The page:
Rice Husk Power Supply Chain in India

An article in The New York Times (“A Light in India”, January 10,2011) describes a sustainable supply chain for electric power in the state of Bihar, India.  A short summary of the article – “In the past, over 1.8 billion kgs of rice husk rotted in fields.  The company, Husk Power, takes this waste and, using gasifiers, converts it to electricity that is sold to poor households at a cost that is 50 % of their current costs to have kerosene based light sources.  The waste after rice husk is burned is used to create incense sticks.  The incense stick business employs 500 women, while door to door electricity bill collectors have become distributors of soap etc.  In short, the generation of power from waste, coupled with a supply chain that creates jobs in the poor communities, generates a sustainable power supply chain.”  Will such sustainable supply chains have to become the norm to solve the power availability problems for the 1.5 billion people with no electricity ?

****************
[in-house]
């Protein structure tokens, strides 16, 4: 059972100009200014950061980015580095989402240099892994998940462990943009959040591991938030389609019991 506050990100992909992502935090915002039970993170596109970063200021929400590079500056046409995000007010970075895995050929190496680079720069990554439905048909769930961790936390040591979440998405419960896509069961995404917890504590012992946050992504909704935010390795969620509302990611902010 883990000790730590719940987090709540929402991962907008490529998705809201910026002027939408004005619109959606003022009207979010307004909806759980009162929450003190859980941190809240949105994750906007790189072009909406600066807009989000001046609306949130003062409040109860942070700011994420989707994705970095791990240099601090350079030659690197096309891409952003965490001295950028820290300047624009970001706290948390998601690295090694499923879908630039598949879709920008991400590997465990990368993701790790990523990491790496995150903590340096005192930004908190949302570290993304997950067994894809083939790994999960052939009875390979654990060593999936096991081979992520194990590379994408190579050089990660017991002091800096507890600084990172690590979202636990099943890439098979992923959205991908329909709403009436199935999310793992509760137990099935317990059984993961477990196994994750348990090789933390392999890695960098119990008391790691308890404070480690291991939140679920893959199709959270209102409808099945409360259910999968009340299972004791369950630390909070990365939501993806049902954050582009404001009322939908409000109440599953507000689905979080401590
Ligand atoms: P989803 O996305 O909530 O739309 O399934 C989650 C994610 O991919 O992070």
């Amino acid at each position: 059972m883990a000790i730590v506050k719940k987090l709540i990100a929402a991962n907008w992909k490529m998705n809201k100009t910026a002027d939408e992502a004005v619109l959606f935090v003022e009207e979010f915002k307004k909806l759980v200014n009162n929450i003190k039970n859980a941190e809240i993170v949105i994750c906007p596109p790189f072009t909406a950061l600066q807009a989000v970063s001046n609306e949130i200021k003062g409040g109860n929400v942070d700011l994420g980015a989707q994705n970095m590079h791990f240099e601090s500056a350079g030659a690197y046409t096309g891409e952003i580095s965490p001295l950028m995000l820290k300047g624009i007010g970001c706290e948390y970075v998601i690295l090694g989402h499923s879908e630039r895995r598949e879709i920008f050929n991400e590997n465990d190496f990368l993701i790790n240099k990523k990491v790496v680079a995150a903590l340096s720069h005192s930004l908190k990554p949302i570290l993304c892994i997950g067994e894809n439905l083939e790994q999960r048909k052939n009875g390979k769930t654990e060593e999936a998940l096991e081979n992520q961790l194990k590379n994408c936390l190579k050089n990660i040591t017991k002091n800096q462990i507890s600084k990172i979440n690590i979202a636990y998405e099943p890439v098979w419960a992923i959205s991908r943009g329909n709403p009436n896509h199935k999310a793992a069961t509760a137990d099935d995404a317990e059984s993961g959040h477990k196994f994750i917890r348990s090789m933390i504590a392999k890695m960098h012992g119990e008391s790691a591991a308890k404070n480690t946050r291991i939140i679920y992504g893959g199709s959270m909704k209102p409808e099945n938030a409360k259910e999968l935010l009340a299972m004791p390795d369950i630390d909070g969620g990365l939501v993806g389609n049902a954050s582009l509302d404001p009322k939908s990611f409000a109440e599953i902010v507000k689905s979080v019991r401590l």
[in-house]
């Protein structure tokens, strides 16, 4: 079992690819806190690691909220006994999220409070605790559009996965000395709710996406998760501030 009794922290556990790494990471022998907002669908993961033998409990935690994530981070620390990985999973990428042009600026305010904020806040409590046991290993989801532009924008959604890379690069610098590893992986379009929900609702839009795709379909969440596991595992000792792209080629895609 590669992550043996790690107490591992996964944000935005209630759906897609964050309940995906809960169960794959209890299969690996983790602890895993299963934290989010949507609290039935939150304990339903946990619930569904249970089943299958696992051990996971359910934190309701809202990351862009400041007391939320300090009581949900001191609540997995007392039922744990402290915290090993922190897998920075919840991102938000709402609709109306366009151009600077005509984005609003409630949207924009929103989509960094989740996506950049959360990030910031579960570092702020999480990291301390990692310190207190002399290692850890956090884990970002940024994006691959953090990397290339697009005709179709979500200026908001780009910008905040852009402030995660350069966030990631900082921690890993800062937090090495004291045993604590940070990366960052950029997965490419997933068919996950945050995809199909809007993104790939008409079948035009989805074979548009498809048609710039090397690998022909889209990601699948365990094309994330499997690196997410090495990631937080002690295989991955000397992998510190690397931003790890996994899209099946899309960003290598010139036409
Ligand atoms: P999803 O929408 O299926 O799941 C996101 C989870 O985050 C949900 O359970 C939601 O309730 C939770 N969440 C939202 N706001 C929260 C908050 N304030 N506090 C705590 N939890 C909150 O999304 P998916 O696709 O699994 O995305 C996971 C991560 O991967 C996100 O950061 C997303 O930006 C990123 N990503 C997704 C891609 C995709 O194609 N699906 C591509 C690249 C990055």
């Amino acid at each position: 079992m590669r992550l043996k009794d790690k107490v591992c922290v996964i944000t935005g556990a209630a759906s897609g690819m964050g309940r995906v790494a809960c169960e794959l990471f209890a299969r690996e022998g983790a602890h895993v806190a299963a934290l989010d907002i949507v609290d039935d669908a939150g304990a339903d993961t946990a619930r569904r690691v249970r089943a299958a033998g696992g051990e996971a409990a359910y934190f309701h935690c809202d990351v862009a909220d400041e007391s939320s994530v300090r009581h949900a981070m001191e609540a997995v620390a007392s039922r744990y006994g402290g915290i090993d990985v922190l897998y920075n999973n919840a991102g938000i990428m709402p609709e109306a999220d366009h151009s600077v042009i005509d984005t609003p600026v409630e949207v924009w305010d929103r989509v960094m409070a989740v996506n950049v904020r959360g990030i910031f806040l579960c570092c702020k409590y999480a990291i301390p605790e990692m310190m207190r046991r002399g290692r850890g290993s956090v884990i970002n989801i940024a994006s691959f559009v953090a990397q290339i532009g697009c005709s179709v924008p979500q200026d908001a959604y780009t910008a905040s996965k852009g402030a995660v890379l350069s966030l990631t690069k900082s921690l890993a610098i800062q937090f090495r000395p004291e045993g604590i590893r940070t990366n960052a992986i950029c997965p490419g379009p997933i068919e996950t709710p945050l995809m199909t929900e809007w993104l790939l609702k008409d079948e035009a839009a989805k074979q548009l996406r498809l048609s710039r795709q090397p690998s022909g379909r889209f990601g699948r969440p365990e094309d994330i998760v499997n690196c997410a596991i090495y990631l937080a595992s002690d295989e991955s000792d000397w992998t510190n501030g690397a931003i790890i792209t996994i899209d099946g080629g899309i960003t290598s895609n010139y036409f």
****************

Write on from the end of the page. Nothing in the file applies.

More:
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About aviyer2010

Professor
This entry was posted in Global Contexts, Service Operations, Supply Chain Issues, Sustainability and tagged , , , , . Bookmark the permalink.

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